Inside the Challenges of Original Online Programming
You too, YouTube? The video service is just the latest outlet to expand into original programming, launching the $9.99 YouTube Red, which promises an ad-free environment plus new shows and movies from established YouTube stars like Lilly Singh (A Trip to Unicorn Island) and Swedish comedian PewDiePie (Scare PewDiePie).
“Our primary focus of investment is people who rose to fame on YouTube,” says Robert Kyncl, the company’s chief business officer. “Every step along the way we are 180 degrees opposite of Netflix.”
YouTube is betting that some users accustomed to accessing YouTube for free will be willing to pay for an enhanced environment. But while Netflix and Amazon have cracked that code, other tech companies have struggled to get into the program biz.
Microsoft scrapped its ambitious plans for Xbox Entertainment Studios, which developed TV series for its Xbox Live platform. (Some of those shows ended up elsewhere, like AMC’s Humans.) Snapchat had big plans to produce shows for its Snap Channel but last month shut it down and fired its programming team. Yahoo!’s big programming plans have stalled after its acquisition of Community’s sixth season, among other shows, failed to deliver ad dollars—forcing the company to write off $42 million.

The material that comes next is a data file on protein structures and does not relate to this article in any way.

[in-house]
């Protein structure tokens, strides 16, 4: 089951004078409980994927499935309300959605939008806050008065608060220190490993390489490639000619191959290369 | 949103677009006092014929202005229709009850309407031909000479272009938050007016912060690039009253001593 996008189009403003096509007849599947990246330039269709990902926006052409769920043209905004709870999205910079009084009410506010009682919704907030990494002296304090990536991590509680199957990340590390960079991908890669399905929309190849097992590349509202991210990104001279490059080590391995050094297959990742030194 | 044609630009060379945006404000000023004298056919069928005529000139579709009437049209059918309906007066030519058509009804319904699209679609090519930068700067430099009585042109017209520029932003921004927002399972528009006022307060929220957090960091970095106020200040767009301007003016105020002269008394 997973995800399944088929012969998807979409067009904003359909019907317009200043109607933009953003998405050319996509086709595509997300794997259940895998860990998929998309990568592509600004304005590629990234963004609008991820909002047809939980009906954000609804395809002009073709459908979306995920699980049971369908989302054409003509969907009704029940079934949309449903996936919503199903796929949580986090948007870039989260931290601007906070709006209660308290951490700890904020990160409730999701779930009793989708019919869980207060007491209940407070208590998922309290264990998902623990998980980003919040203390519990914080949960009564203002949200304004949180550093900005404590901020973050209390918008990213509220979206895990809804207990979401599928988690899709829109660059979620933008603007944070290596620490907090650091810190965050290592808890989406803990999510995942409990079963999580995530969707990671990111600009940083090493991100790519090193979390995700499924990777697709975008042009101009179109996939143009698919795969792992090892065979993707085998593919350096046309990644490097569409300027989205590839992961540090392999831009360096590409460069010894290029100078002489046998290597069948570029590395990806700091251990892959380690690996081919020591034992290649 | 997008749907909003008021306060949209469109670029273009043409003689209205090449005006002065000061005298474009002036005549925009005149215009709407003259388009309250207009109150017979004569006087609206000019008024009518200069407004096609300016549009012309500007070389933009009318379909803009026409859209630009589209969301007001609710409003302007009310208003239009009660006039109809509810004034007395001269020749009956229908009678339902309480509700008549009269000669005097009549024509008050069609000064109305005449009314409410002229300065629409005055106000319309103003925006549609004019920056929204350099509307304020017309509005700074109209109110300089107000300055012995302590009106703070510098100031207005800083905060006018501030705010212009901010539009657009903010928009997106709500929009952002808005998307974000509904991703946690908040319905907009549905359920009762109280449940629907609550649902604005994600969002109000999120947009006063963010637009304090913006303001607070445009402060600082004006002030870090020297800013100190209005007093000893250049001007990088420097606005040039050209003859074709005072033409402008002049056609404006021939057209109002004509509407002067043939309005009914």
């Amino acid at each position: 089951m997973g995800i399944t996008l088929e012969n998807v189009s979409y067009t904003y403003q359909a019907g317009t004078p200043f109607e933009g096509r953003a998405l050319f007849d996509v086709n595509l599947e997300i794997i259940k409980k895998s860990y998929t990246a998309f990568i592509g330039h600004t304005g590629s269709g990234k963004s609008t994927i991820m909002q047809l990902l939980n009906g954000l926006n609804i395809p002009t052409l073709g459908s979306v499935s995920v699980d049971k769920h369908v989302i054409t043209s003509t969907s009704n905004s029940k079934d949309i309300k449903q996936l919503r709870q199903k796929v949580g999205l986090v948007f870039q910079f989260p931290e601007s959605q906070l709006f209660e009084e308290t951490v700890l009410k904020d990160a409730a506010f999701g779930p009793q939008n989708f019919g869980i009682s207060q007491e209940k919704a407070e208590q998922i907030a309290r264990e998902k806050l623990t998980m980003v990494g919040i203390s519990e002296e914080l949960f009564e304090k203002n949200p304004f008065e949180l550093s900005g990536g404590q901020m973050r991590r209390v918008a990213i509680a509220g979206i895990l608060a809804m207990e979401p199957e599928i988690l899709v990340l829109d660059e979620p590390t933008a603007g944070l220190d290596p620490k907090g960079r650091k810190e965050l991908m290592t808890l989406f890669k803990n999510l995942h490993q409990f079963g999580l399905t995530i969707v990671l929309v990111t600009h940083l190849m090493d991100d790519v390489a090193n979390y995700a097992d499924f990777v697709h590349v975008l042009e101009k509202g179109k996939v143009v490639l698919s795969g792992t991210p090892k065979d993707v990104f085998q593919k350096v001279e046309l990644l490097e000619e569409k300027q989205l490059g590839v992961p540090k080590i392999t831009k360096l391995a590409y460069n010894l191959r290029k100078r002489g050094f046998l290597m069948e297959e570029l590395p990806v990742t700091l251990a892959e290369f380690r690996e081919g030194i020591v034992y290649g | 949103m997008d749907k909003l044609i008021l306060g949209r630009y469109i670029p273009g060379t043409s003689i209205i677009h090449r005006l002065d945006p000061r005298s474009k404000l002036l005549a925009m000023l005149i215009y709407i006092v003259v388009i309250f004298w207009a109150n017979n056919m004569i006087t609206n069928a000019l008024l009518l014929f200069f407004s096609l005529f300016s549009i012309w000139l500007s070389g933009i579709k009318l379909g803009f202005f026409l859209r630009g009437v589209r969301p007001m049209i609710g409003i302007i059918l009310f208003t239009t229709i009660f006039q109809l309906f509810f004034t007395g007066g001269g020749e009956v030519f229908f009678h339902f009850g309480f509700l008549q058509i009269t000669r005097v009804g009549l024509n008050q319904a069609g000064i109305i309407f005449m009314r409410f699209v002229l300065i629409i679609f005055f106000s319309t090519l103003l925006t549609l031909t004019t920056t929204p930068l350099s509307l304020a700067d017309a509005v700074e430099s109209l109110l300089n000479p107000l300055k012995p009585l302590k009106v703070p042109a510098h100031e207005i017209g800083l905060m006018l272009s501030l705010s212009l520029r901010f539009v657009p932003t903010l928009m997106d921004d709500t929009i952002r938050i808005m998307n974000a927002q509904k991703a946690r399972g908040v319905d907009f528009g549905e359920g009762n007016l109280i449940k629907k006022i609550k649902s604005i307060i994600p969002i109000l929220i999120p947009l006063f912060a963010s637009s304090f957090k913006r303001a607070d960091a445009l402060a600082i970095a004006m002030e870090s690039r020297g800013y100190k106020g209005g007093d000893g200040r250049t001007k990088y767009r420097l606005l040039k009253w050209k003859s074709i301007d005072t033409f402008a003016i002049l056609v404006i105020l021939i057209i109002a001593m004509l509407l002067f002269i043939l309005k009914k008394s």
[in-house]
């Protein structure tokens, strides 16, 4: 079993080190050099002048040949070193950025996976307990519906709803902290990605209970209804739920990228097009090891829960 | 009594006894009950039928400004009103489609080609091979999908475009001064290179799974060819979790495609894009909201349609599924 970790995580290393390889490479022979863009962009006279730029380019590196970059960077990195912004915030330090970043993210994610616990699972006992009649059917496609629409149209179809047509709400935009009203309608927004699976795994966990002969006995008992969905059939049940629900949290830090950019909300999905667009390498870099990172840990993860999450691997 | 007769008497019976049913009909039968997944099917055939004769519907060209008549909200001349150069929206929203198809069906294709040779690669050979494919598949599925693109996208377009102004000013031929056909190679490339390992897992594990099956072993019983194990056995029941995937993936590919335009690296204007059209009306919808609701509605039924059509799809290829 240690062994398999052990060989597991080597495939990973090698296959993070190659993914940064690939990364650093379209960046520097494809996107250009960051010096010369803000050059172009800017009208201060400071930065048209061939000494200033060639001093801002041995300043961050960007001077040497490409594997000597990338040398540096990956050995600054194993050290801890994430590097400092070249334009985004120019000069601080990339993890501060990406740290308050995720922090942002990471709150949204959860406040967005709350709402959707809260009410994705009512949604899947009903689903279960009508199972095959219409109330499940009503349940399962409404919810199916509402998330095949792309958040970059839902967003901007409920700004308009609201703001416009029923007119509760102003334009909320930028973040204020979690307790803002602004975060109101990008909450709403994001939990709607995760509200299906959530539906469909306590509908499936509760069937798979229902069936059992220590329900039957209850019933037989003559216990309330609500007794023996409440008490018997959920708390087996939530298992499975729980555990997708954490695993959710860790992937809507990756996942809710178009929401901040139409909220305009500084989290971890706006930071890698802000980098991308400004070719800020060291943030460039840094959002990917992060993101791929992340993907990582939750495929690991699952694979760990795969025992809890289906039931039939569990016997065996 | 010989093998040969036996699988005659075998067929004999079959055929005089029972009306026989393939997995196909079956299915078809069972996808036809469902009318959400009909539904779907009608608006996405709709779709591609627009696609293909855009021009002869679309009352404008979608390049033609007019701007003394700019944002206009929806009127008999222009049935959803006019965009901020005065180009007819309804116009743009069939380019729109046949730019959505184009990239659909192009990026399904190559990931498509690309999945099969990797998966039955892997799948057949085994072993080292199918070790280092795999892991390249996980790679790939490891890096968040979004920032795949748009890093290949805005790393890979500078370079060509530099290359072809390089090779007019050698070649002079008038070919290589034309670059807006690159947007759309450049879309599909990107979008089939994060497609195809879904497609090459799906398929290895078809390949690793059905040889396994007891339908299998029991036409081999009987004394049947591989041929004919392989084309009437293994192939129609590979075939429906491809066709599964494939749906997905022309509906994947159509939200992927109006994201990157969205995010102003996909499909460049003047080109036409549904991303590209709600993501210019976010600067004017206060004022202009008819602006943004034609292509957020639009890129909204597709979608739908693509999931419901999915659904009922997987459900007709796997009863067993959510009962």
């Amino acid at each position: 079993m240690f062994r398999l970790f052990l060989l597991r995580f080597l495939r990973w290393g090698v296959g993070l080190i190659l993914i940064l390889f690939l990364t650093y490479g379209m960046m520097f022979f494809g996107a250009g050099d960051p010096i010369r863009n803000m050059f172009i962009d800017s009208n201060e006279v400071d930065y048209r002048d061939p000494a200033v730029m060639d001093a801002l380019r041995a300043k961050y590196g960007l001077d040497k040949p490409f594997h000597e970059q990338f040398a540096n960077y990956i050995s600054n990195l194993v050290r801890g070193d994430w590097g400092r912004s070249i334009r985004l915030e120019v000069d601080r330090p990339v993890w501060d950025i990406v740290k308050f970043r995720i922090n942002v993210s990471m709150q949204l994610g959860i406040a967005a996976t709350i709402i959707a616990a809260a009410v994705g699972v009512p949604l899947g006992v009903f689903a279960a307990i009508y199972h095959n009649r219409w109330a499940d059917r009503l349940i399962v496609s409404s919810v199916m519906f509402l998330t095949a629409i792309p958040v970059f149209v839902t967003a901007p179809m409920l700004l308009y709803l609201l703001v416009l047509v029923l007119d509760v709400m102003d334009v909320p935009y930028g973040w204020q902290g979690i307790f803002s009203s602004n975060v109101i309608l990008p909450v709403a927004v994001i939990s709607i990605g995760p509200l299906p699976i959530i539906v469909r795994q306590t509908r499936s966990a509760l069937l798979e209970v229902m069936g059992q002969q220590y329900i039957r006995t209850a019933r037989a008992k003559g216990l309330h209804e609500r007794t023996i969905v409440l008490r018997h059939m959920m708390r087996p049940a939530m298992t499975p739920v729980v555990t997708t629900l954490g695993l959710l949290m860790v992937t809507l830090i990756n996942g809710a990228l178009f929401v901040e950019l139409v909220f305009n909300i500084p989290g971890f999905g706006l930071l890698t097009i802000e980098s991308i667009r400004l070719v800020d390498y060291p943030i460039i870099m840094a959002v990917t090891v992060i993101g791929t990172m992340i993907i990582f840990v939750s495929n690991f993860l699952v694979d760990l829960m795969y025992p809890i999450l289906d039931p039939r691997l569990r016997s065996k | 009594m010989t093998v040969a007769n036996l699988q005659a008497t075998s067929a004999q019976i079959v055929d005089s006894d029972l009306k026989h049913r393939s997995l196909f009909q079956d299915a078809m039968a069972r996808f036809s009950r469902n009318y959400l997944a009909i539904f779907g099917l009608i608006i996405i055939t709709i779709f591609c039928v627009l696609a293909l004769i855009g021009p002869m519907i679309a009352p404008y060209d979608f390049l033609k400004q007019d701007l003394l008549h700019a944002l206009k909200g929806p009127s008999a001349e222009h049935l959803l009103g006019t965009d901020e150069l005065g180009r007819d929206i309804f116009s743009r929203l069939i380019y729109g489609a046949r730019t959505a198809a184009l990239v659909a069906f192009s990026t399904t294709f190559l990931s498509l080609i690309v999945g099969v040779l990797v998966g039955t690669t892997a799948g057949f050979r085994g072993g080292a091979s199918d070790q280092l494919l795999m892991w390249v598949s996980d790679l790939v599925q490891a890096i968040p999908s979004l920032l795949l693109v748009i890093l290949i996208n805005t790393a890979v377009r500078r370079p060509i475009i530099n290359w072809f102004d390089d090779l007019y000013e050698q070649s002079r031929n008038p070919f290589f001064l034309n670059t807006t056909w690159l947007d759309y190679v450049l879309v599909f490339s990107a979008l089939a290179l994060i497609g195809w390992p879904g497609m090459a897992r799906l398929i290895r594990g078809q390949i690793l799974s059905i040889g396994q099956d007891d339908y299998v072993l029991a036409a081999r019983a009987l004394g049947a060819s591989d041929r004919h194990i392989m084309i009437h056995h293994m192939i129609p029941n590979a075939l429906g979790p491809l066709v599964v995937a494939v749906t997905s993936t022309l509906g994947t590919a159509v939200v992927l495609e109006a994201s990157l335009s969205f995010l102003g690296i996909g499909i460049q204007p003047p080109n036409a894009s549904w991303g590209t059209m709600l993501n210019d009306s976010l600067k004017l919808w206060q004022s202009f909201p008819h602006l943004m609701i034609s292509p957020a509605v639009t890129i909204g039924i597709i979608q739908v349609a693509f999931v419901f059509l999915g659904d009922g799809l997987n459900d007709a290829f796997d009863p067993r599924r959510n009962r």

Why do companies like Yahoo! and Snapchat flirt with programming in the first place? Says one TV exec who has also worked in the digital space: “It’s high school all over again. They want to be the popular kids, and they’ve got a lot of cash. But when you get down to Microsoft or Snapchat or Yahoo!, none of those fundamentally are content companies.”
At a recent conference, CBS Corporation CEO Leslie Moonves said those stumbles were a reminder that producing TV is “not so easy. You can’t just say, ‘I’m going to take a billion dollars and put it into original programming and it’s going to work.’ There is a skill set that’s involved in what the networks do.”